A sit-down with Dean
Howard Dean was in town today, for a lunchtime gathering at Powell's. It was ostensibly a book signing, but it was obviously a political mission. Dean was here to pitch President Obama's health insurance plan -- a "public option" plan designed to let people who currently have private health insurance keep what they have, but to give them and everyone else the option to be covered by a government plan akin to Medicare.
Dean, who led the Democratic Party to amazing success in the 2006 congressional elections and has been a stalwart asset to the party since then as well, is trying to hold his fellow Democrats' feet to the fire on the medical finance issue. Part of his strategy is to mobilize public support -- to get rank-and-file voters to twist their representatives' arms to do something substantial about the nation's expensive health insurance system, which leaves large segments of the population out in the cold. Hence the book, and the session at Powell's.
It was pretty much a lovefest for Dean, with 200 to 300 people in the crowd in the Pearl Room. A couple of hecklers who disrupted the first few minutes of the event were shown the door, by general acclamation, and then Dean, former governor of Vermont, one-time physician, and current spouse of a primary care doctor, got down to his stump speech and some question-and-answer. Among those asking questions were doctors, long-time activists in the health care wars, dedicated Dean fans (right), and folks who had obviously spent large chunks of time in the clutches of the health care system. After he signed copies of his modest $12.95 paperback for everyone who asked for an autograph, Dean sat down with some Portland bloggers and answered a few more questions. He was a most gracious guest.
We noted earlier today, live from Powell's, that Dean took a soft poke at Sen. Ron Wyden, who has been dragging his feet on the "public option" plan: Dean urged Oregonians to e-mail Wyden to tell him to get with the party program. Here, in no particular order, are some things that Dean added that we found revealing:
· Although pharmaceutical companies are clearly a villain in the piece, Dean & Co. find the health insurance companies to be more harmful agents in the system. Part of the professed goal of the "public option" is to put the government in competition with the private insurers, to make the latter less wasteful and less predatory.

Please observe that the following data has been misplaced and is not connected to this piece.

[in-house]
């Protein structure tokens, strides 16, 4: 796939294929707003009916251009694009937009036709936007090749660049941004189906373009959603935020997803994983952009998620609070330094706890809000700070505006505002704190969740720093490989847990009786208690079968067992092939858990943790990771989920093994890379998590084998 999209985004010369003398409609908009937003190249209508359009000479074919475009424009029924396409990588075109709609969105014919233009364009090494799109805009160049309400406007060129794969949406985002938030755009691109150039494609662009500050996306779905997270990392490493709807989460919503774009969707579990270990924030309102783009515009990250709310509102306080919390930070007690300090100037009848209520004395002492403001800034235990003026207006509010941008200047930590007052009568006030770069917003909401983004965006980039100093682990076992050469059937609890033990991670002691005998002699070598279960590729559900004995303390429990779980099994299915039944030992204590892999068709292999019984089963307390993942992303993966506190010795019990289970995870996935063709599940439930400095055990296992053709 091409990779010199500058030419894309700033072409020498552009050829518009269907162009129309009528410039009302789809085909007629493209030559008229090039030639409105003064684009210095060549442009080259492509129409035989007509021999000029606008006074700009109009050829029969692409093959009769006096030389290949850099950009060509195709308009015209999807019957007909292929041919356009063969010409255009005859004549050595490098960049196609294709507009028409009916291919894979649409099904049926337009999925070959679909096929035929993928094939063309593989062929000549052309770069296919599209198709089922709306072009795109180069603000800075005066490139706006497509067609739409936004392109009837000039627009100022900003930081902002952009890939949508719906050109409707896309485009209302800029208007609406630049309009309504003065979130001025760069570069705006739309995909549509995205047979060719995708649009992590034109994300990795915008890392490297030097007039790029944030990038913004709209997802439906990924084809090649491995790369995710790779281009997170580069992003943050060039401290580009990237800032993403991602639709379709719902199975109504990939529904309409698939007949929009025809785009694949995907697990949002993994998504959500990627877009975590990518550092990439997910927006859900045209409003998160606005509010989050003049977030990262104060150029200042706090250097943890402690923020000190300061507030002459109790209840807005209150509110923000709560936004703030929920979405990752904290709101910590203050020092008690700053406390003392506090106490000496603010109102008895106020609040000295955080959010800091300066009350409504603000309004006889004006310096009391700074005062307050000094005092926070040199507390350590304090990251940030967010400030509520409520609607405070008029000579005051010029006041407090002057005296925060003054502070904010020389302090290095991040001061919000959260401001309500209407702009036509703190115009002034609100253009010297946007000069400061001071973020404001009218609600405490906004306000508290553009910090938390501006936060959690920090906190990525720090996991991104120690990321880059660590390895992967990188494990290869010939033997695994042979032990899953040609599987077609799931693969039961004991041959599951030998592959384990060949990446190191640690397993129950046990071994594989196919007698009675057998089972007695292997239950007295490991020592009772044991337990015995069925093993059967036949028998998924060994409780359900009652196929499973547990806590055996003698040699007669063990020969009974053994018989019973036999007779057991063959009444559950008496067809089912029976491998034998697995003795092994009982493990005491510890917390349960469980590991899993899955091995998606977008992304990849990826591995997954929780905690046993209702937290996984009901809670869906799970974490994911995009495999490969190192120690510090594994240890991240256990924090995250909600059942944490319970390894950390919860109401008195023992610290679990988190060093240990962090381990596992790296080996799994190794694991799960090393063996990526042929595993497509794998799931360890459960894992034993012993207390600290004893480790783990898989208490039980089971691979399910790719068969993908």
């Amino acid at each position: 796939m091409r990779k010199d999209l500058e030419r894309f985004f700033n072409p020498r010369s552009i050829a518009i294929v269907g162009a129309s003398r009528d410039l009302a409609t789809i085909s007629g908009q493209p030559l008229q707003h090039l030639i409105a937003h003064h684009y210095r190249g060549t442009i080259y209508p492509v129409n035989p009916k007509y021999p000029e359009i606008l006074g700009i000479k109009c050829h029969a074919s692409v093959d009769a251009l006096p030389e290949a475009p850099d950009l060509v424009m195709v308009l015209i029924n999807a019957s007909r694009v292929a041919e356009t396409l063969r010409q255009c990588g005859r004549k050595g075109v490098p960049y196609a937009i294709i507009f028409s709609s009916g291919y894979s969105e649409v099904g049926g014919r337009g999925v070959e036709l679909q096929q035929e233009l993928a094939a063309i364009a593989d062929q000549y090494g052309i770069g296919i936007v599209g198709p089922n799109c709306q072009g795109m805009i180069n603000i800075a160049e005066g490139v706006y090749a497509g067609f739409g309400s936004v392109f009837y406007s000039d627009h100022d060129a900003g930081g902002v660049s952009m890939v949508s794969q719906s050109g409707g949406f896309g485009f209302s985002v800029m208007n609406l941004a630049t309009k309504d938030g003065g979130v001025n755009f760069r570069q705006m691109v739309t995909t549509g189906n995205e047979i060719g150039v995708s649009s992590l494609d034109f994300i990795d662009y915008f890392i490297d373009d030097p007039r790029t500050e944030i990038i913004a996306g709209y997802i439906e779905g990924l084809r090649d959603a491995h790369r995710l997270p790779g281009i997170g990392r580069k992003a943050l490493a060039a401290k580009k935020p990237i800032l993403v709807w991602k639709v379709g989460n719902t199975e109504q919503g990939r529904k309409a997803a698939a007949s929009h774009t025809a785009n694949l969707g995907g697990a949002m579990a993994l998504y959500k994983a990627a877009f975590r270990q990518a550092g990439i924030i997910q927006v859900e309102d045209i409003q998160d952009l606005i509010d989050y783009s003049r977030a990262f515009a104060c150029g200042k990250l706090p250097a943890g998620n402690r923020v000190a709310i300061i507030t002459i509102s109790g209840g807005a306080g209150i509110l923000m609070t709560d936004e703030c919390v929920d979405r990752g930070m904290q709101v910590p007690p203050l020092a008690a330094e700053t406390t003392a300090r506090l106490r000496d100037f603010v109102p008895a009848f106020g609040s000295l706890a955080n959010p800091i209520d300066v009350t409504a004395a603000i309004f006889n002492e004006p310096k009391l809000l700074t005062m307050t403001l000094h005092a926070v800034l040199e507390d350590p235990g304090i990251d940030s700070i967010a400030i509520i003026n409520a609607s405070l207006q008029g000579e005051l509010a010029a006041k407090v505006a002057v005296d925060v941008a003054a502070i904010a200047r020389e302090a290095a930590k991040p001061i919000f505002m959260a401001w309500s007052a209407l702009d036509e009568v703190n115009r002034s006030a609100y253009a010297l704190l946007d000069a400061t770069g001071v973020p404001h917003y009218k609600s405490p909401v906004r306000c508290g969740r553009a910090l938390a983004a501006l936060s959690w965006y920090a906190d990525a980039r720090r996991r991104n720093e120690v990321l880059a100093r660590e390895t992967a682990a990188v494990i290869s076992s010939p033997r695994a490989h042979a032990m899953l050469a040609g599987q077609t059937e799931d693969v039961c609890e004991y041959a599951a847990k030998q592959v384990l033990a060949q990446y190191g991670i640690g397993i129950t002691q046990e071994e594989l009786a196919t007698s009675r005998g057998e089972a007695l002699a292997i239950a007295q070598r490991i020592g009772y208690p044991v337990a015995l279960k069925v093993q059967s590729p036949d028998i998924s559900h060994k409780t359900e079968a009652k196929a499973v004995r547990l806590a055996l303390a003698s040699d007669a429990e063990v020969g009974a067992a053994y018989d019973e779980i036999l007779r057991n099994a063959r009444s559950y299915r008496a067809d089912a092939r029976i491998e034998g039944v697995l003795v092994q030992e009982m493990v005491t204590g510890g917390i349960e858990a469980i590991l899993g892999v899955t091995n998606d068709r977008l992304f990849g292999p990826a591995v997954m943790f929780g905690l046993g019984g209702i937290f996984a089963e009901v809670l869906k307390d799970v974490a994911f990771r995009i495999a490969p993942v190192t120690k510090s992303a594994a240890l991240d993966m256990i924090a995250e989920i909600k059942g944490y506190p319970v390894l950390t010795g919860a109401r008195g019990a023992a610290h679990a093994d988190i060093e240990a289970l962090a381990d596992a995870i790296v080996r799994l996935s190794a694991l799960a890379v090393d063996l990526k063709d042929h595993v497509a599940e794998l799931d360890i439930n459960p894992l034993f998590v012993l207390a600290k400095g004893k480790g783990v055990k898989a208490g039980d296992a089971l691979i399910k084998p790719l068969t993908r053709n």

· A pure "single payer" system, which would eliminate the insurance companies entirely, will never fly politically. Although Americans are critical of the health care system, those who have good private insurance now will fight to retain it. As people dislike Congress but always re-elect their own congressional representatives, many people dislike the current health care system but think their own insurance is pretty good. A brilliant aspect of the Obama plan is that it doesn't take private insurance away from anyone lucky enough to be able to get it.
· Private insurance co-ops, which some have proposed, will never survive in competition with the larger health insurance companies. "They'll be crushed," Dean said.
· Imposing stricter governmental regulations on health insurance companies is a good idea -- Dean cited as an example his own state's rules that require the insurers to adopt "guaranteed issue" and "community rating" -- but without government competition against the insurers, reforms are likely to have at most a limited benefit.
· Reforming the finance, or insurance, side of health care is just the first battle. Thereafter will come a fight over needed changes to the health care delivery system itself -- moving away from the traditional fee-for-service model and over to something more akin to the Kaiser model. As long as health care providers make more money on treating you when you're sick than on keeping you healthy, the system is going to produce inferior results. Acknowledging that he's heard some horror stories about Kaiser, Dean still thinks their model of integrated care, from the primary to the tertiary levels, keeps the focus where it should be, on wellness.